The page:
The paper's archives show a substantial amount of coverage about the issue from 2008 onwards. Climate change conferences are covered frequently, with both articles and editorials. In terms of policy articles, the paper is consistently against free trade-based measures such as the carbon tax or carbon trading. An editorial by Tim Wilson (2008) contains a variety of arguments against some of the measures proposed by international negotiators to address the climate change problem. The author outlines from a free market perspective why the solutions proposed at a particular conference are not workable in the long run. This view is consistent with WSJ's editorial stance and is focused on the policy side of the debate only.

Coverage intensified in the early days of the Obama administration, particularly with respect to policy. The motivation for policy coverage at this time is that early 2009 was a key point in which the administration was forming its energy policies, including those regarding climate change. The paper adopted a sober tone and utilized rational economic arguments that were not conflated with the facts surrounding climate change. The arguments -- such as one specifically against cap and trade (Strassel, 2009) and one in favor of a hard, legal carbon cap rather than a cap-and-trade approach (Krupp, 2009) -- generally align with the economic and free market principles consistent in WSJ editorials (Sensenbrenner, 2009). In general, the coverage from this period is regular, and is consistent in the underlying economic principles used to opine about climate change policy prescriptions. There is little to indicate that undue bias or willful ignorance plays any role in the coverage of climate change at the WSJ during this time.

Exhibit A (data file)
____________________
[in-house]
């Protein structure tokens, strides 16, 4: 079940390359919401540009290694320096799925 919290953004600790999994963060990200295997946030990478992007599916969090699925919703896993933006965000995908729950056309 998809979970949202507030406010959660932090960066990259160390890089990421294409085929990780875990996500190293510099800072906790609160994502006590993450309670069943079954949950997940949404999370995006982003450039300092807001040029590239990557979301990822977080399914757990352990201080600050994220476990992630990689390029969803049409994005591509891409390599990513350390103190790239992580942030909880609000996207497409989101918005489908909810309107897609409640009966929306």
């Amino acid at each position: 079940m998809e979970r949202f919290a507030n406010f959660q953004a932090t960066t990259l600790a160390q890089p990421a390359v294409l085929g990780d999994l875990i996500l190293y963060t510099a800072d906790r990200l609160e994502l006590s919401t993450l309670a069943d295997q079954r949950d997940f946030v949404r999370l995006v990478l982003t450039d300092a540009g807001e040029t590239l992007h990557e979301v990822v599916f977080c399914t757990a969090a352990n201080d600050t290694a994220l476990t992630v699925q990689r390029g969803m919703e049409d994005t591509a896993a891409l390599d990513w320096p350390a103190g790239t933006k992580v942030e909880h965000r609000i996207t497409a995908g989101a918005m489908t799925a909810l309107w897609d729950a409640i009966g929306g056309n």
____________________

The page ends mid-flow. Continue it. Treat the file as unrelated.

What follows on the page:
In the fall of 2009, a shift in climate coverage globally came in the wake of the e-mail scandal, which on factual grounds is a relative non-event, but one that receive an abnormal amount of coverage from media outlets with an interest in discrediting the scientific facts surrounding climate change (Revkin, 2009). The emails highlighted the ideological divide between climate scientists and climate skeptics, and brought the conflation of science and politics to the fore. Just before the linked emails, the WSJ had published a series of articles outlining the impacts of climate change, especially on developing nations, written by climate skeptic Bjorn Lomborg and outlining the case that citizens of developing nations have more immediate concerns than climate change. Lomborg (2009) is allowed to make blanket statements about the ethics of addressing climate change without any semblance of balance (ethical discussions are best conducted in more than one sentence.

With the coming of the controversial emails, the paper's tone shifts to a more shrill voice and an increased conflation of climate science and policy prescription. One article in particular venerates the opinions of those who do not possess genuine knowledge of the subject, frames the argument with biased language ("climate change gang") and begins the trend towards conflating climate science with climate policy. The article explicitly states that the climate skeptic used rigor (he did not) whereas everybody else does not use rigor (again, a falsehood) (Jolis, 2009). That the audience is should accept the dissenting opinion of an uneducated laymen over the massive body of scientific evidence is taken a priori. The intelligent, rational, policy-driven arguments, rooted in accepted economic discourse, were firmly replaced in the WSJ editorial pages with viewpoints based on willful ignorance.

More recent editorials have continued these themes. The opinions of the general public or those of scientists in different fields are given… [END OF PREVIEW] . . . READ MORE